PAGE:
After a serene voyage highlighted by glaciers and whale sightings, Greenland’s capital of Nuuk offers surprisingly civilized charms, Mike Peters discovers.
Somebody on this cruise ship has a gun. He didn’t sneak through the airport-style security at the ship’s gangplank when we boarded.
He’s part of the crew, a sort of game warden who was on this Arctic cruise ship’s earlier leg, which passed through the polar-bear habitats of northern Norway.
His job in remote ports along the Arctic Circle is both to protect shore-going passengers from polar bears and viceversa.
At this point of our cruise, which began aboard the Silversea Explorer at Reykjavik, Iceland, we have swept along Greenland’s southern coast, where the odds of seeing a polar bear are very remote — especially in summer. The wildlife sightings that lure passengers to the rails are less fearsome: whales, reindeer and seals.
The ranger’s gun is behind the bar.
This morning, after several days of stops at tiny villages and a Viking ruin, we’ve landed at Greenland’s capital, Nuuk. The population is 16,000; since there are only 53,000 people in the whole country, it’s a big city.
Our guide in the city is named Salik, but he really wants us to think of him as an average Joe.
“Life for me is like that of a city dweller anywhere,” he insists.
In many ways, this picturesque city itself is eager to be typical of the modern world. There are grocery stores, offices and coffeehouses. The finedining restaurant, Sarfalik, starts its set-menu dinner with an amuse-bouche of foie gras with gooseberry and arugula leaf on a small lava rock.
However, the hunter-gatherer life of the native community is never far below the surface.
“Seal meat is the most delicious in the world,” Salik is soon telling us.
He knows that the tour group, mostly white, retired Europeanswhoare civilized to a high sense of righteousness, may not be sympathetic to the idea of eating or wearing seal.
“We only kill what we need to eat,” he says, noting that there are 3 million seals in Greenland waters. “Studies show that the population would be sustainable if we hunted 1 million per year, but 200,000 is enough for our needs.”
He doesn’t wear seal himself —“most people here don’t”, he says, though the hides of animals hunted for food are never wasted.
Promoting the fur culture is sensitive: Seal fur is banned in most of Europe and the Americas— to discourage unsustainable levels of hunting and the slaughter of seal pups — though the oh-so-soft fur is a luxe item inmany parts ofAsia.
Videos of bloody hunts stirred global outrage decades ago— and Salik is one ofmany Greenlanders in the capital eager to assure us that such hunts are not only sustainable but a key part of the indigenous culture.
There is, in fact, little else to eat on this vast remote island, which is why locals are so fond of the taste of seal, which outsiders usually find somewhere between bland and slightly unpleasant.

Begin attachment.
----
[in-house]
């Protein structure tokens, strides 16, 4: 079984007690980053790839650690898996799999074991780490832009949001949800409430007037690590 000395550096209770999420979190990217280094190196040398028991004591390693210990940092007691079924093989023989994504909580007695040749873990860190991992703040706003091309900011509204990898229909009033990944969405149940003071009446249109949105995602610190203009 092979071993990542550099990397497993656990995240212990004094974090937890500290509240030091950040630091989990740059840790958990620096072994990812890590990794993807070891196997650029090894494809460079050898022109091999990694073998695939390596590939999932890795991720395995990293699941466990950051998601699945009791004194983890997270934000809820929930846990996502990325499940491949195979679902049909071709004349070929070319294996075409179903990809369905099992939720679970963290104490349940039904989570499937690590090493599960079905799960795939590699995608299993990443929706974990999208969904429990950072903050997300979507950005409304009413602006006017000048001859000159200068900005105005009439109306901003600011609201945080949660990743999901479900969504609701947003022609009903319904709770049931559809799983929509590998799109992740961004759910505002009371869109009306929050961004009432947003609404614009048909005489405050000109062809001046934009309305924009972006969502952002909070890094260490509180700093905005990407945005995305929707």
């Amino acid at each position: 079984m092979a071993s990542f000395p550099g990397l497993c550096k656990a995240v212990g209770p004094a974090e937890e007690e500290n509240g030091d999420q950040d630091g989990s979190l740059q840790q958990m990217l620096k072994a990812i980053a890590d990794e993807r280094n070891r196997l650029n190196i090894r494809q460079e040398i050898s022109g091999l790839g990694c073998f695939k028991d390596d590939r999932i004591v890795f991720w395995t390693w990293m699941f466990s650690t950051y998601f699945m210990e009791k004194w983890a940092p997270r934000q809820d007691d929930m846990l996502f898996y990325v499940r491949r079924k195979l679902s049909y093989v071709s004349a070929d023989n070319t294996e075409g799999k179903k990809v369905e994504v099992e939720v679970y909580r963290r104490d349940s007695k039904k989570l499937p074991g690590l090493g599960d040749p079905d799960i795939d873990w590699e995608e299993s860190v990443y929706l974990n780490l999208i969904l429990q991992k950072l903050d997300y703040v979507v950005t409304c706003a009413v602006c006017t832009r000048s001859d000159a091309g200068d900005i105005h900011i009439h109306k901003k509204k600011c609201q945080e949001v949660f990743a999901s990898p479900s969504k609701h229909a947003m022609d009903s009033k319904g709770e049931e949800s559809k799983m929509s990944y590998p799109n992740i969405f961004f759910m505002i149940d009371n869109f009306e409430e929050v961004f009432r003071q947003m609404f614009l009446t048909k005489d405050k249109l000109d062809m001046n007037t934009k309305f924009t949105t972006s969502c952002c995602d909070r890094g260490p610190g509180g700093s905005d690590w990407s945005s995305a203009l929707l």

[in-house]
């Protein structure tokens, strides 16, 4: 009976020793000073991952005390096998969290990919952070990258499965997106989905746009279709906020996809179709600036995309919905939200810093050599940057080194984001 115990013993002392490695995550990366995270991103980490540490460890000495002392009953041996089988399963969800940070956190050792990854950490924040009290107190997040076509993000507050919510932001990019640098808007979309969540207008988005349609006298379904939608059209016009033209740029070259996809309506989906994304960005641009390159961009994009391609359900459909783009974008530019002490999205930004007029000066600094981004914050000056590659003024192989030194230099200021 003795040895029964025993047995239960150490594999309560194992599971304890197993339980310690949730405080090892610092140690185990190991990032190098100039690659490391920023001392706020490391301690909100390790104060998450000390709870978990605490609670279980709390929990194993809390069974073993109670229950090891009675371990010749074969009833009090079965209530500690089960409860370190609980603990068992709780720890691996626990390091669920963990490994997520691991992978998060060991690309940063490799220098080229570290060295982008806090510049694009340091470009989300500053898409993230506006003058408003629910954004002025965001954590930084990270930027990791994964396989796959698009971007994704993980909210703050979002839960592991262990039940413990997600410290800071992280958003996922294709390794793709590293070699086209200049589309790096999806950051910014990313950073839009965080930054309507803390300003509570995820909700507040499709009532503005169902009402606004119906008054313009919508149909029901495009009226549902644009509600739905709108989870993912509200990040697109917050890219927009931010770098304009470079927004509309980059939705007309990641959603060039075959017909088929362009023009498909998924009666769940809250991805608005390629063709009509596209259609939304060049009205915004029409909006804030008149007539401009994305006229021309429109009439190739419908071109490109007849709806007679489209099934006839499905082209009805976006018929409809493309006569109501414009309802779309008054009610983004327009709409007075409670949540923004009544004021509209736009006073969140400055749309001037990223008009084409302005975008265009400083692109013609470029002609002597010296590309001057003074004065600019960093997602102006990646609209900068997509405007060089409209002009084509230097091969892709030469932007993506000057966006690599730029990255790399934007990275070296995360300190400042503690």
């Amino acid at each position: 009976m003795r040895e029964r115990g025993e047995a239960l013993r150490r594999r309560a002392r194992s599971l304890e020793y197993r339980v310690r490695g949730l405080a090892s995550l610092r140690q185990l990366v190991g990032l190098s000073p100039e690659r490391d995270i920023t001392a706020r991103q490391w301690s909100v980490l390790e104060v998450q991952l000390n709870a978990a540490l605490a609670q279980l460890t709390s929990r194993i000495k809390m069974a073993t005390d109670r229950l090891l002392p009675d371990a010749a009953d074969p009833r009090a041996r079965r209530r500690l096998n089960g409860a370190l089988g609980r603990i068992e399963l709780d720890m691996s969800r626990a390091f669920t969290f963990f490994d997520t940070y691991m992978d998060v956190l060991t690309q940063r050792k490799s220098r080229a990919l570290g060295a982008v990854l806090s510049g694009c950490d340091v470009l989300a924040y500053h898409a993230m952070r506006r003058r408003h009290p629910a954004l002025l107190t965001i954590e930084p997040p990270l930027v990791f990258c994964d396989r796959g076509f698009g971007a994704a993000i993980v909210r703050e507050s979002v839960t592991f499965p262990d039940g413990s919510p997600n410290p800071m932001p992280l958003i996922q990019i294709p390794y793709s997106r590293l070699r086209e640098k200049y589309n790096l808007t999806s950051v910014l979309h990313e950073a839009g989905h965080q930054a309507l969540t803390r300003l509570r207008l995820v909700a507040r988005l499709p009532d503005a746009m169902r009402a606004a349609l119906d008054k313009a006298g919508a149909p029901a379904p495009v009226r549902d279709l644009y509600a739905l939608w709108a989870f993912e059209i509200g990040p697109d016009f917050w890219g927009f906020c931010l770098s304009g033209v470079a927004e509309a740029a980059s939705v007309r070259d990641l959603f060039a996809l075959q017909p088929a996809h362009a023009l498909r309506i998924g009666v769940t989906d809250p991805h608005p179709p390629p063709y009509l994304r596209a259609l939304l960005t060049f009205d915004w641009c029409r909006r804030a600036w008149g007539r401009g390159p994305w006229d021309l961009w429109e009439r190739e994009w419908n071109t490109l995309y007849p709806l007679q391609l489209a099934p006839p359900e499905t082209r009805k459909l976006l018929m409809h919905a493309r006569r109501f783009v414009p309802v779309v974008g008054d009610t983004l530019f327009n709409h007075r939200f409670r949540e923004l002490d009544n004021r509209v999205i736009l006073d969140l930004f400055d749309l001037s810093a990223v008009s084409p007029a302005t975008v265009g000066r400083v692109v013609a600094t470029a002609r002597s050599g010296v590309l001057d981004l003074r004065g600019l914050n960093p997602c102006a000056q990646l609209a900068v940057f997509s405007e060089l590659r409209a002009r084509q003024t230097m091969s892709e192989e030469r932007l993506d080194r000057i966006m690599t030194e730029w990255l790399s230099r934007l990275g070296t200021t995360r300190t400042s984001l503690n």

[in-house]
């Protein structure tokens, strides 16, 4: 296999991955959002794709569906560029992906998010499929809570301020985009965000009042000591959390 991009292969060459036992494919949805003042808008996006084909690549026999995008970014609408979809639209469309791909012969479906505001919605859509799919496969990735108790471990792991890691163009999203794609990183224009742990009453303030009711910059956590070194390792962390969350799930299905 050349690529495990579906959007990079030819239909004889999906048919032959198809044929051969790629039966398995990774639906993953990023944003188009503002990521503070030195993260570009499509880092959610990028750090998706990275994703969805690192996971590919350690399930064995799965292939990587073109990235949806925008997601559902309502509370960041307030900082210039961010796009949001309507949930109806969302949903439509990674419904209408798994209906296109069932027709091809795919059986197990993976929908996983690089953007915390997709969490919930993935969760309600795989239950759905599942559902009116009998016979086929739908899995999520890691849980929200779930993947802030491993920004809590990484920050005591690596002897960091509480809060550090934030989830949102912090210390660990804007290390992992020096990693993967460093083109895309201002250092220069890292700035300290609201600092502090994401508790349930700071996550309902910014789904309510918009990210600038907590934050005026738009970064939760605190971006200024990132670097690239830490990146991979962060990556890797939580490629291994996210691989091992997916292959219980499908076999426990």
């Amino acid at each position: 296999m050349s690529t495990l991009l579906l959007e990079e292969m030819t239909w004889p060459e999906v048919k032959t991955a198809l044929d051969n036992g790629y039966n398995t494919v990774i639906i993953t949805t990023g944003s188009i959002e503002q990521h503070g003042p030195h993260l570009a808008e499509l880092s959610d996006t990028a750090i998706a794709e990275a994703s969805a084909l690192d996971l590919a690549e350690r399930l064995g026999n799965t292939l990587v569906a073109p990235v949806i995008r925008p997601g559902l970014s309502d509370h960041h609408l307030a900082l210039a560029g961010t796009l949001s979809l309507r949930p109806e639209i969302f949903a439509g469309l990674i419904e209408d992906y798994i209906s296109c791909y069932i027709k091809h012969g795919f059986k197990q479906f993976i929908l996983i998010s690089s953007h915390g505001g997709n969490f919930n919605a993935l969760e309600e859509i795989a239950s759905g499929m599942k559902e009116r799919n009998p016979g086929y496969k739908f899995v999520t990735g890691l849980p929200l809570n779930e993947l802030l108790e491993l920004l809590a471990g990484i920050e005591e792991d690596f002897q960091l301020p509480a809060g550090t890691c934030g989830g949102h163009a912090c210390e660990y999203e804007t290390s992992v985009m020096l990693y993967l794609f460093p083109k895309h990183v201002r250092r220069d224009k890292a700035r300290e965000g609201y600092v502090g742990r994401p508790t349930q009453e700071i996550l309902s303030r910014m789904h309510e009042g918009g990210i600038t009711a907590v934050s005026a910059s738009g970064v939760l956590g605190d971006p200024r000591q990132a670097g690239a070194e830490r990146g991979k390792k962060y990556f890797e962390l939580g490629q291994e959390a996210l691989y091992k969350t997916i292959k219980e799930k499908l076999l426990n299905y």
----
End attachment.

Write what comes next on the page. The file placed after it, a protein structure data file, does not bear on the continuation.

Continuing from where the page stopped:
“We also hunt reindeer in a sustainable way,” Salik says.
In fact, local officials say, the reindeer population is too big, posing a threat to the limited vegetation on the island.
The fishing industry dominates business here, and the education system is well-respected, including vocational training for ships’ officers. There is a 10-year waiting list for housing — perhaps one reason going to sea is attractive.
A former Danish colony, Denmark granted home rule to the huge island in 1979.
In 2008, Greenland voters approved the Self-Government Act, which transferred more power from Copenhagen toNuuk, though the country remains financially dependent on Denmark. About 10 percent of the country’s population is Danish — a bit higher in Nuuk, where many young Danes come after university for a year or two.
Having arrived by cruise ship, weare particularly aware of Nuuk’s geography.
The world’s northernmost capital — besting Rekjavyk, Iceland, by a fewkilometers— Nuuk is perched on the southwestern coast of Greenland, about 10 km from the Labrador Sea and 240 km south of the Arctic Circle. Polar bears are unlikely visitors, though everybody has a story about seeing one.
For tourists, there is plenty to see.
Lonely Planet has declared Greenland to be one of the top 10 destinations for 2016, and Nuuk is a major reason: “The heart of a nation, Greenland’s largest city and capital is fueled on fresh air, strong coffee and diverse personalities.”
Must-sees include themummies at the Greenland National Museum, which also offers insights into the indigenous culture with exhibits of colorful native clothing and other made-by-hand necessities, from kayaks to hunting knives and spears.
Glimpses of modernity come at Greenland’s largest microbrewery, where you can stop in for a tasting flight of local craft beers.
Youcan explore urban arctic living and the progress toward Greenlandic independence on a city and parliament tour—at the latter, a surprising number of local leaders in this traditionally hunter-gatherer society are women.
If you follow current events — or seek trivia for the next pub quiz night — you should know that Greenland joined the European Economic Community with Denmark in 1973, but voted to withdraw from the EEC (later the EU) in the 1980s — years before Boris Johnson embraced the idea.
On a sweeter note, you should know that in the city’s many excellent coffee shops, you will never be served a cup without a slice of cake on the side.
Clockwise from top: Tourists approach an iceberg on a raft in a harbor inlet in Greenland; the Greenland National Museum showcases the indigenous culture with exhibits of colorful native clothing and other made-by-hand necessities; the streets of Nuuk, capital city of Greenland, with a population of 16,000.